There has been a recent surge in demand for Islamic education for young women in Pakistan, which this paper examines and seeks to explain. It suggests that number of female madrasas has grown because they provide an education for young women from middle income families, which responds to many of the pressures resulting from economic and cultural change.
The paper charts the birth, growing demand for and increasing numbers of female madrasas (Islamic schools) in Pakistan since the 1970s, noting that this reflects both demand from families and a positive response by the Islamic educational establishment. It attributes the recent surge in demand for Islamic education among girls who have already completed a secular education (mostly aged 16+) to the uncertain external environment. Globalization, development processes and wider availability of the mass media (especially cable television) are exposing young women from middle income families to western notions of gender equality and increasing their desire to access good jobs. However, the state has failed to provide educational and employment opportunities to match their aspirations. In addition, the erosive effect of cultural change on values that stress the importance of being a good Muslim, wife, mother and daughter concerns religious teachers, parents and many young women alike. It is suggested that the choice of madrasa education by parents and their daughters is partly driven by religious beliefs, but is also a rational response to the socio-economic and cultural changes that concern them.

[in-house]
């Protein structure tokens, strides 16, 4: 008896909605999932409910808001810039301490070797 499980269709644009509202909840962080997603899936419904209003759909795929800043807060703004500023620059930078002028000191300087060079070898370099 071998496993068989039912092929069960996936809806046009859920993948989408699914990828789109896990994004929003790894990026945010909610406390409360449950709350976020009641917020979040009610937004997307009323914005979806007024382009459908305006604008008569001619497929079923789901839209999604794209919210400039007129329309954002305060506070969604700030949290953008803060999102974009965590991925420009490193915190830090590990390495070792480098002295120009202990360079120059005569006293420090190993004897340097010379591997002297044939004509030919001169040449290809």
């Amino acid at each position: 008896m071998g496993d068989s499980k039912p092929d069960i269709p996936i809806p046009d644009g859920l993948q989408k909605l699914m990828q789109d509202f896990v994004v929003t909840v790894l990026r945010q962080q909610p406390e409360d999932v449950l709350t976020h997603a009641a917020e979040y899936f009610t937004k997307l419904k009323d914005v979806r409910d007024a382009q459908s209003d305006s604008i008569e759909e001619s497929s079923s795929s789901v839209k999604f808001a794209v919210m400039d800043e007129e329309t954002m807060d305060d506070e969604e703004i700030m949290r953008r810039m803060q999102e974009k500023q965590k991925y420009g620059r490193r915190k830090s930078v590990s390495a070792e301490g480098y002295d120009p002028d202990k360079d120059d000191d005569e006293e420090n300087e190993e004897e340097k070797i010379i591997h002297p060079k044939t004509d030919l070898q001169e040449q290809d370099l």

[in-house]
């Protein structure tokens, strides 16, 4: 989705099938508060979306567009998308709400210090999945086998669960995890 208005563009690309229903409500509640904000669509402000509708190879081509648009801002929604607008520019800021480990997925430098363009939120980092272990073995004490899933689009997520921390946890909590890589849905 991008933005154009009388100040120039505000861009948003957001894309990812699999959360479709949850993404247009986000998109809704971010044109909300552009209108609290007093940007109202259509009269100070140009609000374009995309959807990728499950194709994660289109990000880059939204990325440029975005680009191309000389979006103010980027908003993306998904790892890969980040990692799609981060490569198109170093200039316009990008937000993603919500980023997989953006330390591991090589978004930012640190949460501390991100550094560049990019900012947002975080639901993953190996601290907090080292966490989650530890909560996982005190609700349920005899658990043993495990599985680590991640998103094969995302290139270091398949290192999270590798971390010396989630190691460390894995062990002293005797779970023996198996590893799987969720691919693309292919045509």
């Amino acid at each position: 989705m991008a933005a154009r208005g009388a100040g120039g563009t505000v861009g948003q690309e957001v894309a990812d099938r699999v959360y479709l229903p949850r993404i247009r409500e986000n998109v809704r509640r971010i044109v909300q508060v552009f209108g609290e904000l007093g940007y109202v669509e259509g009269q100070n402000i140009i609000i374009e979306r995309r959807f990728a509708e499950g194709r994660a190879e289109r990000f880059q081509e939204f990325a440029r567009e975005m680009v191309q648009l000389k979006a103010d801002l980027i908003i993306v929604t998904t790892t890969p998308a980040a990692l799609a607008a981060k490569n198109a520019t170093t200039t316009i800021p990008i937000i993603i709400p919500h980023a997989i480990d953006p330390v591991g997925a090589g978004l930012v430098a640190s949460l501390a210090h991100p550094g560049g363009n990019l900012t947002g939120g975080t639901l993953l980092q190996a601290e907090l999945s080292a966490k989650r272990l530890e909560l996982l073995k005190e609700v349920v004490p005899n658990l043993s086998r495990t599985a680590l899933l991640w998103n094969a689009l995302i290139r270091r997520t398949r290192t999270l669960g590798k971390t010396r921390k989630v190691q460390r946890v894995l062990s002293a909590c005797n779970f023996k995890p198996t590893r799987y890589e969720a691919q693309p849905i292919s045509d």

Working Paper No. 45, Religions and Development Research Programme, University of Birmingham, UK, 33 pp.